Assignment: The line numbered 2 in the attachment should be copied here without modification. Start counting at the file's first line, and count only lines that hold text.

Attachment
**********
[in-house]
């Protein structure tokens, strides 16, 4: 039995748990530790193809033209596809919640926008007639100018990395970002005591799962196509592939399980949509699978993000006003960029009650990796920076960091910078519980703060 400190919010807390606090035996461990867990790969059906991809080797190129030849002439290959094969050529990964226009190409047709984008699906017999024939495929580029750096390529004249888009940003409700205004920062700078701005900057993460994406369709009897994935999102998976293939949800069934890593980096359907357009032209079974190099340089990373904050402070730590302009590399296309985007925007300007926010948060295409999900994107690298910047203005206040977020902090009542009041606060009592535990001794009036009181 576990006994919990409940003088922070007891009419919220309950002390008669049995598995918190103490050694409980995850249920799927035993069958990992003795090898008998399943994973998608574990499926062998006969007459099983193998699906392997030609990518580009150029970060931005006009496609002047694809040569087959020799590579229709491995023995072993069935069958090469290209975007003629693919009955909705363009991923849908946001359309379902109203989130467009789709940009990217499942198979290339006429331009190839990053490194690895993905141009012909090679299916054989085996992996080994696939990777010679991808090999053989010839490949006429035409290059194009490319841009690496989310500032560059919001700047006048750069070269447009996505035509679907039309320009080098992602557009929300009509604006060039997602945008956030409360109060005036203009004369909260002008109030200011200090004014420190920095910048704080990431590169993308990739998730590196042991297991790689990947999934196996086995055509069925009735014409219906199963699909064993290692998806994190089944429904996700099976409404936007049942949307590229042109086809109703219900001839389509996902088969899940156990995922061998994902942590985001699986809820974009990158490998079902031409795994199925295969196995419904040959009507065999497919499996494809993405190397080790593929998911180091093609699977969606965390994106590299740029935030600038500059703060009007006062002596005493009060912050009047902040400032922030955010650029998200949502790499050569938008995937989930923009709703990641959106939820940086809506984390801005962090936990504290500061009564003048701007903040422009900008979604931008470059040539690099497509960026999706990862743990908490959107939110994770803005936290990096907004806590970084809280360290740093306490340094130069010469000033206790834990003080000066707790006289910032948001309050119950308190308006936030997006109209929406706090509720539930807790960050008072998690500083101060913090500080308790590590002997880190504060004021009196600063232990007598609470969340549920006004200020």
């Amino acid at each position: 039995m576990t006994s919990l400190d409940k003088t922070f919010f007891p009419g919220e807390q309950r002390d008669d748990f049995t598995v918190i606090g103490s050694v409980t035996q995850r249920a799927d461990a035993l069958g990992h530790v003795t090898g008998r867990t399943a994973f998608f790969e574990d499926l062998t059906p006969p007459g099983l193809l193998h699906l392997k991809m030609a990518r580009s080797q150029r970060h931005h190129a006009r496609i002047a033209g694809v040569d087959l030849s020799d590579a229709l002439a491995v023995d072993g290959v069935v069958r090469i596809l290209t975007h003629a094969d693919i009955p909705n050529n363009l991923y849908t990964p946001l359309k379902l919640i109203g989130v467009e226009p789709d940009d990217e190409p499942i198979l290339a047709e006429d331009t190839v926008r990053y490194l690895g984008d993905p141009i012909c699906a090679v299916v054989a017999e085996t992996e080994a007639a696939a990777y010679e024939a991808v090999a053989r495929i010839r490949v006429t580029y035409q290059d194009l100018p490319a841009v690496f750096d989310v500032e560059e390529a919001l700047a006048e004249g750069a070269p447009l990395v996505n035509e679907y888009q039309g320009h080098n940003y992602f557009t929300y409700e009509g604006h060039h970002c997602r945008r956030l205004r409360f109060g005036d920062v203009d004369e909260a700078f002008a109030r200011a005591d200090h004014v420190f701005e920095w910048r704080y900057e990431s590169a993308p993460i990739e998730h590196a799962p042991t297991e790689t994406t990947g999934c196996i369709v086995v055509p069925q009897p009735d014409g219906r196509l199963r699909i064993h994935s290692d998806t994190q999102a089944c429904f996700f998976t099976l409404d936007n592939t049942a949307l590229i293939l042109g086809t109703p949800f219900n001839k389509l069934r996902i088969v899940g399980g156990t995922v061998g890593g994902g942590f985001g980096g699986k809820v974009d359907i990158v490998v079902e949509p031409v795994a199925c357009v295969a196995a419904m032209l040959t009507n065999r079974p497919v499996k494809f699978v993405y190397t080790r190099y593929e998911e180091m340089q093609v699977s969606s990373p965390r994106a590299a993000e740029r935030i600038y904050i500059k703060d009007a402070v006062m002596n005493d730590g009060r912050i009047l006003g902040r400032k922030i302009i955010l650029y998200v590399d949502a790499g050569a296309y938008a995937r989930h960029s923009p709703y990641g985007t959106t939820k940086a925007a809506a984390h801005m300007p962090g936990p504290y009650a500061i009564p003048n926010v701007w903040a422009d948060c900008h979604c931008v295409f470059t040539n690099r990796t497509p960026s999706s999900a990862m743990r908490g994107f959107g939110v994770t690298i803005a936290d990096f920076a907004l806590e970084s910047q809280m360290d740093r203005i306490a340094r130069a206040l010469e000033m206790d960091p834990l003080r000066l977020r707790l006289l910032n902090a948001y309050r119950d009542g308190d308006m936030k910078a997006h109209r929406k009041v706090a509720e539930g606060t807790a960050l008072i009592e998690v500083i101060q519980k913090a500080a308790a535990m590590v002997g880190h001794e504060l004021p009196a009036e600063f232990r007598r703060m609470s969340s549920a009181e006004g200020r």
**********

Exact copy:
């Protein structure tokens, strides 16, 4: 039995748990530790193809033209596809919640926008007639100018990395970002005591799962196509592939399980949509699978993000006003960029009650990796920076960091910078519980703060 400190919010807390606090035996461990867990790969059906991809080797190129030849002439290959094969050529990964226009190409047709984008699906017999024939495929580029750096390529004249888009940003409700205004920062700078701005900057993460994406369709009897994935999102998976293939949800069934890593980096359907357009032209079974190099340089990373904050402070730590302009590399296309985007925007300007926010948060295409999900994107690298910047203005206040977020902090009542009041606060009592535990001794009036009181 576990006994919990409940003088922070007891009419919220309950002390008669049995598995918190103490050694409980995850249920799927035993069958990992003795090898008998399943994973998608574990499926062998006969007459099983193998699906392997030609990518580009150029970060931005006009496609002047694809040569087959020799590579229709491995023995072993069935069958090469290209975007003629693919009955909705363009991923849908946001359309379902109203989130467009789709940009990217499942198979290339006429331009190839990053490194690895993905141009012909090679299916054989085996992996080994696939990777010679991808090999053989010839490949006429035409290059194009490319841009690496989310500032560059919001700047006048750069070269447009996505035509679907039309320009080098992602557009929300009509604006060039997602945008956030409360109060005036203009004369909260002008109030200011200090004014420190920095910048704080990431590169993308990739998730590196042991297991790689990947999934196996086995055509069925009735014409219906199963699909064993290692998806994190089944429904996700099976409404936007049942949307590229042109086809109703219900001839389509996902088969899940156990995922061998994902942590985001699986809820974009990158490998079902031409795994199925295969196995419904040959009507065999497919499996494809993405190397080790593929998911180091093609699977969606965390994106590299740029935030600038500059703060009007006062002596005493009060912050009047902040400032922030955010650029998200949502790499050569938008995937989930923009709703990641959106939820940086809506984390801005962090936990504290500061009564003048701007903040422009900008979604931008470059040539690099497509960026999706990862743990908490959107939110994770803005936290990096907004806590970084809280360290740093306490340094130069010469000033206790834990003080000066707790006289910032948001309050119950308190308006936030997006109209929406706090509720539930807790960050008072998690500083101060913090500080308790590590002997880190504060004021009196600063232990007598609470969340549920006004200020």